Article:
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Old September 27th, 2005, 10:26 AM   #1
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that film quality sound.

I've always been wondering what they really used to get that sound for film.
I always thought it was just the mic but apparently not. it wouldnt be that high quality if it wasnt recording at a higher khz rate due to the mixer also, am I right? so can someone point in the direction of some equipment that possibly some of the pros out there use?
Thanks.
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Old September 27th, 2005, 11:40 AM   #2
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Quote:
Originally Posted by Garrett Goerl
I've always been wondering what they really used to get that sound for film.
I always thought it was just the mic but apparently not. it wouldnt be that high quality if it wasnt recording at a higher khz rate due to the mixer also, am I right? so can someone point in the direction of some equipment that possibly some of the pros out there use?
Thanks.
There is a quite variety of gear that could be used but more often it's HOW it's used and the attention to detail in its use that's more important than the equipment selection itself. Good quality microphones and sound gear is important of course, but so it properly matching the mic's characteristics to the sound source and the environment, properly positioning the mic to the sound source, insuring the chain to the recorder is noise free, recording a clean signal at the right levels without overload or clipping, paying attention to the subtle details of sound colouration etc in post, and the $$ to take the time to do it right, including the $$ to replace dialog with ADR in the event the original recording is hosed.

Typical equipment might include such industry standard mics as the Schoeps CMC 641 hypercardoid or the Sennheiser 416 for boom mics, Countryman lavs hidden on the talent, Sound Devices 302 or 442 field mixer, Sound Devices 744 recorder or one of the current big ticket faves, the Zaxcom Deva multichannel recorder. But all that's just the tip of the iceberg and by no means an exclusive list of professional quality gear. The professionalism of the operators is far more imprtant than the professionism of the gear, at least above a certain minimum level. You're not going to get the same sound from a $20 mic from Radio Snak as you'll get from a $2000 Neuman no matter how experienced the operator of course. But an experienced operator who is motivated to do a good job can get good sound from a $200 mic and better sound from a $2000.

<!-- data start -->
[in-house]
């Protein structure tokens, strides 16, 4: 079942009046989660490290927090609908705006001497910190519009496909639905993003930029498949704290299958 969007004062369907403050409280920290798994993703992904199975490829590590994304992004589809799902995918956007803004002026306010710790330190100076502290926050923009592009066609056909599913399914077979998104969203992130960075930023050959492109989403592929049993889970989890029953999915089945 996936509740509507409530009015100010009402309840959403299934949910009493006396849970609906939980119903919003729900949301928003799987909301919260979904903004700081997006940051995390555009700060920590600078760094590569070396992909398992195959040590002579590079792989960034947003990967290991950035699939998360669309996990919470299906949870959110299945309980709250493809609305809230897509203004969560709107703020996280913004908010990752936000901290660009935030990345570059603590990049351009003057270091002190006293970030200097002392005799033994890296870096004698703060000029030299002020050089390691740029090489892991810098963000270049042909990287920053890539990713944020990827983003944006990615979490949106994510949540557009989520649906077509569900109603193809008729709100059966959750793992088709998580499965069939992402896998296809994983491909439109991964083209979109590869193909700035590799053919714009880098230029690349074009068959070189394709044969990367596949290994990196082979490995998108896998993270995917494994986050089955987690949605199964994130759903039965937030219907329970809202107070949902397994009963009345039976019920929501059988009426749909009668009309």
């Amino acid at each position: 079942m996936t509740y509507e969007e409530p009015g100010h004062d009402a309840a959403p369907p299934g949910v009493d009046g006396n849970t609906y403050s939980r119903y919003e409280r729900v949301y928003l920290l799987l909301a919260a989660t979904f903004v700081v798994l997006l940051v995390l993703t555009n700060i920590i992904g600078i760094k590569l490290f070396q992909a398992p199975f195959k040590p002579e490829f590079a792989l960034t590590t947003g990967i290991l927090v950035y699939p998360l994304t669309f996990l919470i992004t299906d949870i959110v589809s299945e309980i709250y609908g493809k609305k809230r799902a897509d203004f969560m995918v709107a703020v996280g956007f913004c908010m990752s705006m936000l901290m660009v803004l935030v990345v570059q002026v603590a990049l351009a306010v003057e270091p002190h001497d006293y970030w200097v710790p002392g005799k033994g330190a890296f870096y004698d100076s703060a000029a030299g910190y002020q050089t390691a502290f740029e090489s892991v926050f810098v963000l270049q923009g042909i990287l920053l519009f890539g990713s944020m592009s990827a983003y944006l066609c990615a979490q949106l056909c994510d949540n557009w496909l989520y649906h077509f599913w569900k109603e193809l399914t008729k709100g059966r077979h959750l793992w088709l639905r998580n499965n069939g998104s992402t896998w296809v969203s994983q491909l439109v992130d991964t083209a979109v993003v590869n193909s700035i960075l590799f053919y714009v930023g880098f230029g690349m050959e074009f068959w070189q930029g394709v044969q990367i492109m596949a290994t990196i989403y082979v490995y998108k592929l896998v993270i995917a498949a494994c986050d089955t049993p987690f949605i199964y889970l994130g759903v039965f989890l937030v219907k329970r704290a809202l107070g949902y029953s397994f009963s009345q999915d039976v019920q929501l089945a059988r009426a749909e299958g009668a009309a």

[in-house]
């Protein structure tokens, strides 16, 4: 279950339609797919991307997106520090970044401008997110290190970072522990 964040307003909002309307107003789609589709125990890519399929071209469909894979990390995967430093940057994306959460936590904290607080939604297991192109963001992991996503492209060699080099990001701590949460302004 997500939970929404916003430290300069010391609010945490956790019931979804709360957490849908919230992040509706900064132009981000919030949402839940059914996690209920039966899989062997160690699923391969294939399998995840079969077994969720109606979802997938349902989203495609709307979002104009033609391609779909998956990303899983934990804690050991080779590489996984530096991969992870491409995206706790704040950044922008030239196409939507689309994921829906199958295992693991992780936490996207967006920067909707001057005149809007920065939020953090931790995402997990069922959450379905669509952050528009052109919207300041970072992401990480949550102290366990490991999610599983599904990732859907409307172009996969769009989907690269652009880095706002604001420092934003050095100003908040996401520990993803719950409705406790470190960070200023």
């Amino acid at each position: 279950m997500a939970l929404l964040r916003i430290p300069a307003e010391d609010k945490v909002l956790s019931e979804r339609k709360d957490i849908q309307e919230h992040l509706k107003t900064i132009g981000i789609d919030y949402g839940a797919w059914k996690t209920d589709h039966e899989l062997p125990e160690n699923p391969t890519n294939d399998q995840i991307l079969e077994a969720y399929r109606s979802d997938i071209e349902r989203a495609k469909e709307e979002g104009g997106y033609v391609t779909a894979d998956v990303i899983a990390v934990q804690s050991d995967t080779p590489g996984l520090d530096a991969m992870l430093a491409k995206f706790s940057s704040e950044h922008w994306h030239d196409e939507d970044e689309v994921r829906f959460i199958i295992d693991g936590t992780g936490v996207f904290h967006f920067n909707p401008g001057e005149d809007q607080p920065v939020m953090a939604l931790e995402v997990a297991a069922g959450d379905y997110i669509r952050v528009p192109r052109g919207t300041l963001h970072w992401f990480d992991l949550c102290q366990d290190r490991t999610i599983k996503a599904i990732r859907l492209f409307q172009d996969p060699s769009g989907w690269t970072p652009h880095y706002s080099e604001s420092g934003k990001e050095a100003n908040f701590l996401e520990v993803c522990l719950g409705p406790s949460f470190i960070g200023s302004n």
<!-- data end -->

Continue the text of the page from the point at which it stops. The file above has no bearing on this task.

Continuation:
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Old September 27th, 2005, 12:02 PM   #3
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yea. thanks for the info I was actually already looking at the sennheiser 416 mic, and the 442 mixer. as for the recorder. couldnt I just have the mixer plugged into my camera? cause I can't remember the site but I found where this guy made a mount for the 442 for his pd and vx where it connected at the tripod mount.
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Old September 27th, 2005, 12:35 PM   #4
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For one, you'll have far more headroom with a separate recorder (assuming its of good quality) than you will in recording to camera. Personally, I don't think 12 dB of headroom (which is the most you can leave when recording direct to camera) isn't quite enough.
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Old September 27th, 2005, 01:47 PM   #5
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Originally Posted by Garrett Goerl
yea. thanks for the info I was actually already looking at the sennheiser 416 mic, and the 442 mixer. as for the recorder. couldnt I just have the mixer plugged into my camera? cause I can't remember the site but I found where this guy made a mount for the 442 for his pd and vx where it connected at the tripod mount.
Of course you can go direct from the mixer to the camera and get good sound. You can also get lousy sound. You can go to a separate recorder and get great sound or you can get terrible sound. It all depends on how you use the tools at your disposal. The audio stages in cameras are generally more limited than those of professional grade separate recorders but that's only one piece of the picture. Also, what you are shooting enters into it. A good DV camera 16bit/48kHz carefully used might be perfectly fine for dialog but if you're shooting a philharmonic orchestra you'd look for something more capable.
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Old September 27th, 2005, 02:41 PM   #6
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Keep in mind that lots of the sound you hear in a high dollar production is not recorded on the set/location but on a Foley stage subsequent to filming and all of it, whatever its source has been "sweetened".
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Old September 27th, 2005, 09:37 PM   #7
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I thank everyone here for they're input and useful info. it helped me out.
thanks again.
Garrett Goerl
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